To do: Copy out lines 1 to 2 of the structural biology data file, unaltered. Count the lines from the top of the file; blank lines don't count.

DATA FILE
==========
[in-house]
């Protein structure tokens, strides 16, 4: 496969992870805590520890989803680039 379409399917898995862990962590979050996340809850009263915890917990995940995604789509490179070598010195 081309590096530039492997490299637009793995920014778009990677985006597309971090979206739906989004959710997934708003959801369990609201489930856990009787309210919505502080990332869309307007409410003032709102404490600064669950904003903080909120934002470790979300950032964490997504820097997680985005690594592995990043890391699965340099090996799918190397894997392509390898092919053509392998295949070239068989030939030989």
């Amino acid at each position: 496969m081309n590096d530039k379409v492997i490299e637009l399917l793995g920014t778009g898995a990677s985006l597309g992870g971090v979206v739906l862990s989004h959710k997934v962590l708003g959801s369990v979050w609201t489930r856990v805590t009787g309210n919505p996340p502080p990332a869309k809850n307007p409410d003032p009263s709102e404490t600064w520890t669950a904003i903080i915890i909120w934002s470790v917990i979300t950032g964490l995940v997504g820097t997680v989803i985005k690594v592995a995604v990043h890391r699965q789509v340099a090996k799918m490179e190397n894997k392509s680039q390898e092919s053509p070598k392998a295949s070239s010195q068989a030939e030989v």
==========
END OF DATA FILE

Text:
[in-house]
């Protein structure tokens, strides 16, 4: 496969992870805590520890989803680039 379409399917898995862990962590979050996340809850009263915890917990995940995604789509490179070598010195 081309590096530039492997490299637009793995920014778009990677985006597309971090979206739906989004959710997934708003959801369990609201489930856990009787309210919505502080990332869309307007409410003032709102404490600064669950904003903080909120934002470790979300950032964490997504820097997680985005690594592995990043890391699965340099090996799918190397894997392509390898092919053509392998295949070239068989030939030989």